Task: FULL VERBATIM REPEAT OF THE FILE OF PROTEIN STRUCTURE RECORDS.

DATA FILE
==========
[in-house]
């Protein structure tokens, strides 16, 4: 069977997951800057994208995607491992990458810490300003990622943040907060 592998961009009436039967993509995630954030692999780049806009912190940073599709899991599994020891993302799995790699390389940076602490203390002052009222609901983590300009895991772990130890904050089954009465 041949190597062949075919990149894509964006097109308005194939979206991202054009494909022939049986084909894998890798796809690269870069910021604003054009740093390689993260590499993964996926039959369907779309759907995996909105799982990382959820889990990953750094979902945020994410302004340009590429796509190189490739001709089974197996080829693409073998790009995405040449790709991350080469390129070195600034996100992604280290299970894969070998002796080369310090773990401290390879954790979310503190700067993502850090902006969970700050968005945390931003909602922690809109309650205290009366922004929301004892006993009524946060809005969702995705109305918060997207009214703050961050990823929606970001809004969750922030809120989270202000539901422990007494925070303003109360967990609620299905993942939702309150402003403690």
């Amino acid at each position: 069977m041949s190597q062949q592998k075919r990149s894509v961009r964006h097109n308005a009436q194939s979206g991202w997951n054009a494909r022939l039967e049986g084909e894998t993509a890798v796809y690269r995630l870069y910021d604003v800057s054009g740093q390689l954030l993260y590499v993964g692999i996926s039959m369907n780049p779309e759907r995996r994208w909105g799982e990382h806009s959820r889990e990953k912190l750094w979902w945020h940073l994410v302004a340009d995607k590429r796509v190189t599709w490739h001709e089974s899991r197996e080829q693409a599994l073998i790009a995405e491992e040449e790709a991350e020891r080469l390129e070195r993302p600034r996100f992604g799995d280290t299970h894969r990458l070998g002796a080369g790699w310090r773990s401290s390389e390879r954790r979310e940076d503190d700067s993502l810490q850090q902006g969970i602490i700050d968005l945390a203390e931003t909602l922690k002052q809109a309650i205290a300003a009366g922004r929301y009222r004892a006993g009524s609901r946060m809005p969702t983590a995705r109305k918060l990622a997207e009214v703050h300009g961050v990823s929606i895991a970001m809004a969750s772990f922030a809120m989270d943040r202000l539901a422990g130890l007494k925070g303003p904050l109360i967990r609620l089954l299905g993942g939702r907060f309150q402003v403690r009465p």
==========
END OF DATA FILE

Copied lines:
[in-house]
């Protein structure tokens, strides 16, 4: 069977997951800057994208995607491992990458810490300003990622943040907060 592998961009009436039967993509995630954030692999780049806009912190940073599709899991599994020891993302799995790699390389940076602490203390002052009222609901983590300009895991772990130890904050089954009465 041949190597062949075919990149894509964006097109308005194939979206991202054009494909022939049986084909894998890798796809690269870069910021604003054009740093390689993260590499993964996926039959369907779309759907995996909105799982990382959820889990990953750094979902945020994410302004340009590429796509190189490739001709089974197996080829693409073998790009995405040449790709991350080469390129070195600034996100992604280290299970894969070998002796080369310090773990401290390879954790979310503190700067993502850090902006969970700050968005945390931003909602922690809109309650205290009366922004929301004892006993009524946060809005969702995705109305918060997207009214703050961050990823929606970001809004969750922030809120989270202000539901422990007494925070303003109360967990609620299905993942939702309150402003403690």
């Amino acid at each position: 069977m041949s190597q062949q592998k075919r990149s894509v961009r964006h097109n308005a009436q194939s979206g991202w997951n054009a494909r022939l039967e049986g084909e894998t993509a890798v796809y690269r995630l870069y910021d604003v800057s054009g740093q390689l954030l993260y590499v993964g692999i996926s039959m369907n780049p779309e759907r995996r994208w909105g799982e990382h806009s959820r889990e990953k912190l750094w979902w945020h940073l994410v302004a340009d995607k590429r796509v190189t599709w490739h001709e089974s899991r197996e080829q693409a599994l073998i790009a995405e491992e040449e790709a991350e020891r080469l390129e070195r993302p600034r996100f992604g799995d280290t299970h894969r990458l070998g002796a080369g790699w310090r773990s401290s390389e390879r954790r979310e940076d503190d700067s993502l810490q850090q902006g969970i602490i700050d968005l945390a203390e931003t909602l922690k002052q809109a309650i205290a300003a009366g922004r929301y009222r004892a006993g009524s609901r946060m809005p969702t983590a995705r109305k918060l990622a997207e009214v703050h300009g961050v990823s929606i895991a970001m809004a969750s772990f922030a809120m989270d943040r202000l539901a422990g130890l007494k925070g303003p904050l109360i967990r609620l089954l299905g993942g939702r907060f309150q402003v403690r009465p």